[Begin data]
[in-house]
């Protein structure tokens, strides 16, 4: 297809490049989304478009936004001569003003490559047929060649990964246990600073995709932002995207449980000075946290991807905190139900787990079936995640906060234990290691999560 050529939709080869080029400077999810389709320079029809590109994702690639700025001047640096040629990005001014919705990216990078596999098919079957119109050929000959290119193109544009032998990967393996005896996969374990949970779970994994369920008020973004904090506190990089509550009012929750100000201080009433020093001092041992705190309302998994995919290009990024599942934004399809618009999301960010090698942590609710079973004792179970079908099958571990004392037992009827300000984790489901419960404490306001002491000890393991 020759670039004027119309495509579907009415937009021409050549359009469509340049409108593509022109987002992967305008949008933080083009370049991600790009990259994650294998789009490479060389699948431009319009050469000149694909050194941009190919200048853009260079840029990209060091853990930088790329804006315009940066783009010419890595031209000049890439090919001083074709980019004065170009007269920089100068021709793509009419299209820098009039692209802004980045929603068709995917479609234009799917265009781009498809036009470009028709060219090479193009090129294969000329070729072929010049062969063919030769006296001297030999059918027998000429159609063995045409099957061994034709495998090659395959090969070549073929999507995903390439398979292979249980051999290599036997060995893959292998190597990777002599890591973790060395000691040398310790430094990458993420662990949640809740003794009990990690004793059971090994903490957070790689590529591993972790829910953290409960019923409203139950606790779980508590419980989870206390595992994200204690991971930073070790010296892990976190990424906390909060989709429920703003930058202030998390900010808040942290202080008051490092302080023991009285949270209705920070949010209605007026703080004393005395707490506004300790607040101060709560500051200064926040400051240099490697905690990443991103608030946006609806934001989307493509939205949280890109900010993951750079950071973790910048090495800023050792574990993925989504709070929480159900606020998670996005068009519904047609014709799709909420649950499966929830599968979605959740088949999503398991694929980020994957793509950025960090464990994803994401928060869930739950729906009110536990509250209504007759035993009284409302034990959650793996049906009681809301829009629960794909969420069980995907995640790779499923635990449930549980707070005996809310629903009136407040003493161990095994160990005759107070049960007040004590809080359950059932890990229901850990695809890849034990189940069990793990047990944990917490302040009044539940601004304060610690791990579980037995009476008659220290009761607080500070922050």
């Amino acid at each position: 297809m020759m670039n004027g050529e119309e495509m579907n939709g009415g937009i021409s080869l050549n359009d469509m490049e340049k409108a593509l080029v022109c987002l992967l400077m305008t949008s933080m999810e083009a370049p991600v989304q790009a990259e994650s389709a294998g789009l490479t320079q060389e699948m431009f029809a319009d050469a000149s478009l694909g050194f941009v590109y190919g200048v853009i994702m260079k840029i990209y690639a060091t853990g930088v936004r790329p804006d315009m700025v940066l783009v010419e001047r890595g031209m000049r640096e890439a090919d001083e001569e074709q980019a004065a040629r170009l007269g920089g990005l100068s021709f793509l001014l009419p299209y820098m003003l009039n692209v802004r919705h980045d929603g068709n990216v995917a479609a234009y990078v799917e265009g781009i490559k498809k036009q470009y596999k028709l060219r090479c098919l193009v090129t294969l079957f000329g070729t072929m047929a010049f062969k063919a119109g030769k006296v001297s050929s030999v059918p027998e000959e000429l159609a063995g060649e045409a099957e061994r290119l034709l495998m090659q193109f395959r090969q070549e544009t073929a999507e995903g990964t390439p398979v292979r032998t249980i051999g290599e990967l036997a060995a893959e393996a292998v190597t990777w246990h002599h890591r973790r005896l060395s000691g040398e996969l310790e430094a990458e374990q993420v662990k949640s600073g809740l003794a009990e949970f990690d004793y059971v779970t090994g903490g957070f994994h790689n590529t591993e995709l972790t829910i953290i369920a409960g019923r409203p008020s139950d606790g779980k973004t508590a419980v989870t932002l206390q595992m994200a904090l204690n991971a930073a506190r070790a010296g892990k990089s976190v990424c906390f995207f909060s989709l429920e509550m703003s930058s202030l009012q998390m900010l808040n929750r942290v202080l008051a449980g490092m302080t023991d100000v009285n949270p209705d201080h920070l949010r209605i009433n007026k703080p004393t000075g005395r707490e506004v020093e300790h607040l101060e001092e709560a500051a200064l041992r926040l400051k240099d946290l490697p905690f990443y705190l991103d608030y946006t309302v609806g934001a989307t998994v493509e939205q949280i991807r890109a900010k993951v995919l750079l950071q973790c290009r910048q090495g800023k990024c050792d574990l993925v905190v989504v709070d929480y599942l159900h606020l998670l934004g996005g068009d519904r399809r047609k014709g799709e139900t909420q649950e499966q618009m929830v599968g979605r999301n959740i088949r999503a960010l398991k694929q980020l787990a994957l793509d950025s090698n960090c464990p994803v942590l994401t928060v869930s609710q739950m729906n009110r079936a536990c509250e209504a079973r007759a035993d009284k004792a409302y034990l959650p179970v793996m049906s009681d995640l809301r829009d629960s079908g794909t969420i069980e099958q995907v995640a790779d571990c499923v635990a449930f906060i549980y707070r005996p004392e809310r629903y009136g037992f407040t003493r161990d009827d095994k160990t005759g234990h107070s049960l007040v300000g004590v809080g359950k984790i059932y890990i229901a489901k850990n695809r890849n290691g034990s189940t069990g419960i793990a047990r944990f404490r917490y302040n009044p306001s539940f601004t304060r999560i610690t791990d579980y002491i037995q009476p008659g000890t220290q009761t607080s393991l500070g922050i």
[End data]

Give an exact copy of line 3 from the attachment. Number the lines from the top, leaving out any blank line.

């Amino acid at each position: 297809m020759m670039n004027g050529e119309e495509m579907n939709g009415g937009i021409s080869l050549n359009d469509m490049e340049k409108a593509l080029v022109c987002l992967l400077m305008t949008s933080m999810e083009a370049p991600v989304q790009a990259e994650s389709a294998g789009l490479t320079q060389e699948m431009f029809a319009d050469a000149s478009l694909g050194f941009v590109y190919g200048v853009i994702m260079k840029i990209y690639a060091t853990g930088v936004r790329p804006d315009m700025v940066l783009v010419e001047r890595g031209m000049r640096e890439a090919d001083e001569e074709q980019a004065a040629r170009l007269g920089g990005l100068s021709f793509l001014l009419p299209y820098m003003l009039n692209v802004r919705h980045d929603g068709n990216v995917a479609a234009y990078v799917e265009g781009i490559k498809k036009q470009y596999k028709l060219r090479c098919l193009v090129t294969l079957f000329g070729t072929m047929a010049f062969k063919a119109g030769k006296v001297s050929s030999v059918p027998e000959e000429l159609a063995g060649e045409a099957e061994r290119l034709l495998m090659q193109f395959r090969q070549e544009t073929a999507e995903g990964t390439p398979v292979r032998t249980i051999g290599e990967l036997a060995a893959e393996a292998v190597t990777w246990h002599h890591r973790r005896l060395s000691g040398e996969l310790e430094a990458e374990q993420v662990k949640s600073g809740l003794a009990e949970f990690d004793y059971v779970t090994g903490g957070f994994h790689n590529t591993e995709l972790t829910i953290i369920a409960g019923r409203p008020s139950d606790g779980k973004t508590a419980v989870t932002l206390q595992m994200a904090l204690n991971a930073a506190r070790a010296g892990k990089s976190v990424c906390f995207f909060s989709l429920e509550m703003s930058s202030l009012q998390m900010l808040n929750r942290v202080l008051a449980g490092m302080t023991d100000v009285n949270p209705d201080h920070l949010r209605i009433n007026k703080p004393t000075g005395r707490e506004v020093e300790h607040l101060e001092e709560a500051a200064l041992r926040l400051k240099d946290l490697p905690f990443y705190l991103d608030y946006t309302v609806g934001a989307t998994v493509e939205q949280i991807r890109a900010k993951v995919l750079l950071q973790c290009r910048q090495g800023k990024c050792d574990l993925v905190v989504v709070d929480y599942l159900h606020l998670l934004g996005g068009d519904r399809r047609k014709g799709e139900t909420q649950e499966q618009m929830v599968g979605r999301n959740i088949r999503a960010l398991k694929q980020l787990a994957l793509d950025s090698n960090c464990p994803v942590l994401t928060v869930s609710q739950m729906n009110r079936a536990c509250e209504a079973r007759a035993d009284k004792a409302y034990l959650p179970v793996m049906s009681d995640l809301r829009d629960s079908g794909t969420i069980e099958q995907v995640a790779d571990c499923v635990a449930f906060i549980y707070r005996p004392e809310r629903y009136g037992f407040t003493r161990d009827d095994k160990t005759g234990h107070s049960l007040v300000g004590v809080g359950k984790i059932y890990i229901a489901k850990n695809r890849n290691g034990s189940t069990g419960i793990a047990r944990f404490r917490y302040n009044p306001s539940f601004t304060r999560i610690t791990d579980y002491i037995q009476p008659g000890t220290q009761t607080s393991l500070g922050i």